where is a dimensionless parameter that measures the thinness of the plate and by assumption satisfies *δ*1. As a consequence, the interfacial energy terms are all expressed relative to the mid-plane *Σ*. With this approximation, the density *ς* is given by

see appendix A. Here, *γ* is the liquid–air interfacial (or surface) tension of the liquid, and *γ*_{SV} and *γ*_{LS} are the adhesion coefficients of the plate between the solid–vapour and liquid–solid interfaces, respectively [26]. The perturbation *ρ* is non-zero because of the finite thickness of the plate: when the plate bends, one side stretches and the other compresses.

The last two terms of (2.1) are related to the deformation of the plate. In particular, they are an asymptotic expression of the full three-dimensional elastic energy functional for small thickness [28] and contain the dimensionless parameter λ, given by for the plate's bending stiffness *B*, capturing the relative strength of surface tension effects versus plate rigidity. These two deformation terms, respectively, measure stretching and bending of the mid-plane *Σ*, and both vanish only when ** ξ** is a flat, isometric immersion. For -immersions, it is known via

The inclusion of the effect of stretching in the deformed plate of finite thinness *δ* can be achieved through a Föppl–von Kármán small slopes approximation by assuming that the parametrization ** ξ** of the deflected plate

2.2

for (*u*,*v*) in *Ω*, where *χ*:=(*χ*_{1},*χ*_{2}) and *ζ* are, respectively, the in-plane and out-of-plane components. As a consequence, the strain of the elastic plate is assumed to be small. When *χ* is of order and *ζ* is of order , the deformation energy at leading order becomes

2.3

where *D*^{2}*ζ* is the second derivative of *ζ*, i.e. its Hessian matrix in a prescribed frame, *ε* is the in-plane strain tensor

2.4

for the rank one 2×2 tensor *ζ**ζ*:=(*ζ*)(*ζ*)^{T} and the vector-valued function *χ*=(*χ*_{1},*χ*_{2})^{T}, with gradient matrix *Dχ*=(*χ*_{1},*χ*_{2}) [40]. Also in this ansatz, the surface element reads , and the surface energy density *ς* can be approximated by the effective adhesion parameter *τ*=−(*γ*_{SV}+*γ*_{LS})/*γ*, which simplifies the corresponding interfacial energy. Therefore, the reduced total energy becomes

2.5

up to an additive constant. We look for minimizers over the set of functions (**x**,*χ*,*ζ*) in the space of functions that keep *Γ*=*Σ* and the volume of the drop fixed. It is then necessary that the first variation of vanish relative to the two aforementioned constraints. By the method of Lagrange multipliers, this may be written as

2.6

for , where is the volume functional of the drop and denotes the Fréchet derivative of the functional . System (2.6) forms our governing model.

To compute the variations of and , we introduce the variations of **x** and ** ξ** defined, respectively, by the sufficiently smooth one-parameter families of immersions and , for

2.7

for the smooth functions *u*_{Γ}, *X*_{1}, *X*_{2} and *Z*. Here, **n**_{Γ} is the Gauss map of *Γ*, directed out of the fluid and **T**
_{Γ} is a given tangential vector field. Ensuring that these variations stay attached on their boundaries requires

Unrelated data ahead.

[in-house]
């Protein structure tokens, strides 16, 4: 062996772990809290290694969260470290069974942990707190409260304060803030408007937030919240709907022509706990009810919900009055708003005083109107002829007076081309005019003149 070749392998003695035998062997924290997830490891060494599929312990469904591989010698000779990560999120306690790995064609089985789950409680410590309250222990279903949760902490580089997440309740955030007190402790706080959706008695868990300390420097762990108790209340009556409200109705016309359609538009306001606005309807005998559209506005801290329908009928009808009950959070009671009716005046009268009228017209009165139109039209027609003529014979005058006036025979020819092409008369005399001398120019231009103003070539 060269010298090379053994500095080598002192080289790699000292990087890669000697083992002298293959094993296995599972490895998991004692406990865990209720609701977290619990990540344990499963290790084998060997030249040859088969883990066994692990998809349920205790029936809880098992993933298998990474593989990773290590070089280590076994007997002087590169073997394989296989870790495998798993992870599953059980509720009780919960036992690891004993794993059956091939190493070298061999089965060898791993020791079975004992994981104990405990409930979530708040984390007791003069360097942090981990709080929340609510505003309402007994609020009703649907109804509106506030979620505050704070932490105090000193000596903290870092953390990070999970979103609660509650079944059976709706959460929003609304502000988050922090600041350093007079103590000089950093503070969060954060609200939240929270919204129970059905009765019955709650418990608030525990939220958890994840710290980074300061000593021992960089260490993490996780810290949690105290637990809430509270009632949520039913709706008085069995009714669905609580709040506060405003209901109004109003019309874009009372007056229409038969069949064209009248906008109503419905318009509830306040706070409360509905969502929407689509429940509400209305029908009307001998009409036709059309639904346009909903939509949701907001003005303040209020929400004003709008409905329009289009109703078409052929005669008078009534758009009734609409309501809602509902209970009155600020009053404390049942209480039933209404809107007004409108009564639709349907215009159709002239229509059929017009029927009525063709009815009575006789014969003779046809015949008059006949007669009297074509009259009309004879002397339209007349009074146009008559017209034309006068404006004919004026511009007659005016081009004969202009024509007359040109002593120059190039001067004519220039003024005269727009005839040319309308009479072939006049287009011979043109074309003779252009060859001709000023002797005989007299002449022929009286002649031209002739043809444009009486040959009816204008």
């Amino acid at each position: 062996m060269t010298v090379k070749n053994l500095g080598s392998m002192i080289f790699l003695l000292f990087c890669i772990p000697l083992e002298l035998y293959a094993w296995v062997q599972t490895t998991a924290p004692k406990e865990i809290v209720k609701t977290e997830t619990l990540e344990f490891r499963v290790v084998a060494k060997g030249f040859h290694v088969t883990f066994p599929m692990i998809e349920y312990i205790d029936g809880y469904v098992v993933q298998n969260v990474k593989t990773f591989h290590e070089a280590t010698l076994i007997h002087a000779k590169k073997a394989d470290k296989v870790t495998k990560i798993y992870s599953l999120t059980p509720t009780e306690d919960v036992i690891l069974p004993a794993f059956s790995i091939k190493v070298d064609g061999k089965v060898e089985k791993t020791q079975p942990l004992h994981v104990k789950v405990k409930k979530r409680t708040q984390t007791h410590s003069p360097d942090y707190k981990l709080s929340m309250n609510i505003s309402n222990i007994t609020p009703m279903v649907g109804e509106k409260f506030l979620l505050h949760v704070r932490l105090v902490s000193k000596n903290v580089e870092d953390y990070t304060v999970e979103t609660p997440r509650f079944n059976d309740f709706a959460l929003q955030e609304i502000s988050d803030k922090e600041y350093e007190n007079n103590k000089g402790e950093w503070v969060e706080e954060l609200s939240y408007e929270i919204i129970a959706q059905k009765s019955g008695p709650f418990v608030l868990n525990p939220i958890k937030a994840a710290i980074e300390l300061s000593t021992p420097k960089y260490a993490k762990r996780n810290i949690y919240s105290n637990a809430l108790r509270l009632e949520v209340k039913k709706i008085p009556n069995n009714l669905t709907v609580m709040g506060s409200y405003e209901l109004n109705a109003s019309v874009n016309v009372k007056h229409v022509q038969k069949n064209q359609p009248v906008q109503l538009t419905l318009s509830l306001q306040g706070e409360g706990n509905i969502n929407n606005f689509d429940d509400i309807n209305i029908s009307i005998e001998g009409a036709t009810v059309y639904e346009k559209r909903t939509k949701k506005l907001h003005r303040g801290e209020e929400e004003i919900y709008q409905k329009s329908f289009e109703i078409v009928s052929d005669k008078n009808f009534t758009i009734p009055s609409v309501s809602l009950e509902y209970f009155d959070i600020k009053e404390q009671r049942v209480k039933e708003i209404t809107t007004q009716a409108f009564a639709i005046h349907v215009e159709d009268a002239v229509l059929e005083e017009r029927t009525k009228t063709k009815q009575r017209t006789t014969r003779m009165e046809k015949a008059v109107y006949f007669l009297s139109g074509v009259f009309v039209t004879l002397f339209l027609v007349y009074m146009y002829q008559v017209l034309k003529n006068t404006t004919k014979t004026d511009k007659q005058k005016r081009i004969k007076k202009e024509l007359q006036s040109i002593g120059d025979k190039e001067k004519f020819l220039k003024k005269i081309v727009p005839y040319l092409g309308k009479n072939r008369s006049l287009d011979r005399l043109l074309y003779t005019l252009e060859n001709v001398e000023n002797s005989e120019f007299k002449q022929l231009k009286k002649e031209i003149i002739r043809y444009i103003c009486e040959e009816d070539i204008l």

2.8

hence, the boundary variations of the drop are completely determined by those of the plate.

To handle the terms involving the plate, we first parametrize the boundary *Ω* of the undeflected state by its arc-length using the function ** ω**, oriented counter-clockwise; hence its tangent becomes

2.9

and

2.10

where d*l* refers to the line element on *Ω*. For the plate's adhesion term, the perturbed strain tensor is obtained by substituting the second equation of (2.7) in the expression for the strain tensor given in (2.4) and expanding the result to order *μ*. We obtain *ε*_{μ}=*ε*+*μ*(*DX*+(*DX*)^{T}+*ζ**Z*+*Z**ζ*)+…, where *X*=(*X*_{1},*X*_{2}) and the term in *μ* is the lowest order contribution to the strain tensor resulting from changing the position of the plate by *μ*(*X*_{1},*X*_{2},*Z*), as described by the second equation of (2.7). Sequentially taking the trace, differentiating the result with respect to *μ* and integrating over *Ω* gives

2.11

where the divergence theorem was additionally applied to remove the derivatives from *X*.

From work on capillary surfaces, it is well known that the first variation of the surface area functional, with moving boundary, is

2.12

where *ν*_{Γ} is the co-normal of the boundary *Γ* and *H*_{Γ} is the mean curvature of *Γ* (e.g. [26,42]). Using equation (2.8), we can rewrite the product **T**
_{Γ}*ν*_{Γ} on the boundary of the drop *Γ* as

for the standard Euclidean basis {**e**_{1},**e**_{2},**e**_{3}} of . Also since the boundaries of the drop and plate are equal, the contour integral in (2.12) can be taken along *Σ*. Then evaluating the mapping ** ξ** on the parametrization

2.13

For plates of the form (2.2), we approximate the volume of the drop by

for *δ*1, where *Ξ*_{0} is the region occupied by the drop when the plate is in an undeflected configuration. Its variation then becomes

2.14

Finally, by adding equations (2.9)–(2.11), (2.13) and (2.14) after multiplying them by their appropriate coefficients, we obtain from (2.6) that *Γ* satisfies

2.15a

and the plate terms (*χ*,*ζ*) satisfy the partial differential equations

2.15b

and

2.15c

with natural boundary conditions

2.15d

2.15e

2.15f